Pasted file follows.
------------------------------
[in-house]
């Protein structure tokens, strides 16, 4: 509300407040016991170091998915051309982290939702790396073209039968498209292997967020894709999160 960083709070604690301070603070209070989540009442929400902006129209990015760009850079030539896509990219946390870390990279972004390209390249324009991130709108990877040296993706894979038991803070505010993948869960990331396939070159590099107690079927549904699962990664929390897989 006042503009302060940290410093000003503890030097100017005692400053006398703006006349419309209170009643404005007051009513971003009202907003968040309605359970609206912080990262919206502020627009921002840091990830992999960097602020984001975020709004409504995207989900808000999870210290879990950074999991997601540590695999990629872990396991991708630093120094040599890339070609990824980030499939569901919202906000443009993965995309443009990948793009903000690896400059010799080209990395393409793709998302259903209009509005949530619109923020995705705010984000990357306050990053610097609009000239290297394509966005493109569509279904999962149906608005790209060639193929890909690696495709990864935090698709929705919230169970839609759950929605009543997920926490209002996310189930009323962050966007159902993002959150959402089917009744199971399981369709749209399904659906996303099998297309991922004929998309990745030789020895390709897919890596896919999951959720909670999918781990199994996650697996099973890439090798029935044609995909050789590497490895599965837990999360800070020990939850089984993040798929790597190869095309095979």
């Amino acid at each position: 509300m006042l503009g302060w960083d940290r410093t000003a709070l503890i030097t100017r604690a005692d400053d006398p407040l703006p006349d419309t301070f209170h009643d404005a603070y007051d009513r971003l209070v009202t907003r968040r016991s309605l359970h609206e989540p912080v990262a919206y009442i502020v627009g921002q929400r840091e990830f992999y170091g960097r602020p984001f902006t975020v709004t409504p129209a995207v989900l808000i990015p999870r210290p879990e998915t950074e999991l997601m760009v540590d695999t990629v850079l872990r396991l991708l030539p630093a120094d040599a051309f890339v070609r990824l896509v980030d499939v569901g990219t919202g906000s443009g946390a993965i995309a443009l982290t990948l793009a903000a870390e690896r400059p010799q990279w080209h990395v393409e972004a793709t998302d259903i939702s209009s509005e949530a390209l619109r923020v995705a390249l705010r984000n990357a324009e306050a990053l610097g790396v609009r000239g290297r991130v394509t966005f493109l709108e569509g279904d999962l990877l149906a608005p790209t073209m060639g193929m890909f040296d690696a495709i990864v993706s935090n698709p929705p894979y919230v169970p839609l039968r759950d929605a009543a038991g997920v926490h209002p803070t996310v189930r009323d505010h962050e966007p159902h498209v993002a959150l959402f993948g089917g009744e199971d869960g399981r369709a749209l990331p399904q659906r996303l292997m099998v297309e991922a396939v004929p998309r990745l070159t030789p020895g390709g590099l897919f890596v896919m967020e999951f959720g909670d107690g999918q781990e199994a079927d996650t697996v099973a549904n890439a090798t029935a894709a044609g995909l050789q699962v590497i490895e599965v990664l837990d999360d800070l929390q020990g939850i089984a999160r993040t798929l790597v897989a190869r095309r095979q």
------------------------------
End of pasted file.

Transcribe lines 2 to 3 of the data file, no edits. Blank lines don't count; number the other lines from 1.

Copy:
């Protein structure tokens, strides 16, 4: 509300407040016991170091998915051309982290939702790396073209039968498209292997967020894709999160 960083709070604690301070603070209070989540009442929400902006129209990015760009850079030539896509990219946390870390990279972004390209390249324009991130709108990877040296993706894979038991803070505010993948869960990331396939070159590099107690079927549904699962990664929390897989 006042503009302060940290410093000003503890030097100017005692400053006398703006006349419309209170009643404005007051009513971003009202907003968040309605359970609206912080990262919206502020627009921002840091990830992999960097602020984001975020709004409504995207989900808000999870210290879990950074999991997601540590695999990629872990396991991708630093120094040599890339070609990824980030499939569901919202906000443009993965995309443009990948793009903000690896400059010799080209990395393409793709998302259903209009509005949530619109923020995705705010984000990357306050990053610097609009000239290297394509966005493109569509279904999962149906608005790209060639193929890909690696495709990864935090698709929705919230169970839609759950929605009543997920926490209002996310189930009323962050966007159902993002959150959402089917009744199971399981369709749209399904659906996303099998297309991922004929998309990745030789020895390709897919890596896919999951959720909670999918781990199994996650697996099973890439090798029935044609995909050789590497490895599965837990999360800070020990939850089984993040798929790597190869095309095979």
């Amino acid at each position: 509300m006042l503009g302060w960083d940290r410093t000003a709070l503890i030097t100017r604690a005692d400053d006398p407040l703006p006349d419309t301070f209170h009643d404005a603070y007051d009513r971003l209070v009202t907003r968040r016991s309605l359970h609206e989540p912080v990262a919206y009442i502020v627009g921002q929400r840091e990830f992999y170091g960097r602020p984001f902006t975020v709004t409504p129209a995207v989900l808000i990015p999870r210290p879990e998915t950074e999991l997601m760009v540590d695999t990629v850079l872990r396991l991708l030539p630093a120094d040599a051309f890339v070609r990824l896509v980030d499939v569901g990219t919202g906000s443009g946390a993965i995309a443009l982290t990948l793009a903000a870390e690896r400059p010799q990279w080209h990395v393409e972004a793709t998302d259903i939702s209009s509005e949530a390209l619109r923020v995705a390249l705010r984000n990357a324009e306050a990053l610097g790396v609009r000239g290297r991130v394509t966005f493109l709108e569509g279904d999962l990877l149906a608005p790209t073209m060639g193929m890909f040296d690696a495709i990864v993706s935090n698709p929705p894979y919230v169970p839609l039968r759950d929605a009543a038991g997920v926490h209002p803070t996310v189930r009323d505010h962050e966007p159902h498209v993002a959150l959402f993948g089917g009744e199971d869960g399981r369709a749209l990331p399904q659906r996303l292997m099998v297309e991922a396939v004929p998309r990745l070159t030789p020895g390709g590099l897919f890596v896919m967020e999951f959720g909670d107690g999918q781990e199994a079927d996650t697996v099973a549904n890439a090798t029935a894709a044609g995909l050789q699962v590497i490895e599965v990664l837990d999360d800070l929390q020990g939850i089984a999160r993040t798929l790597v897989a190869r095309r095979q």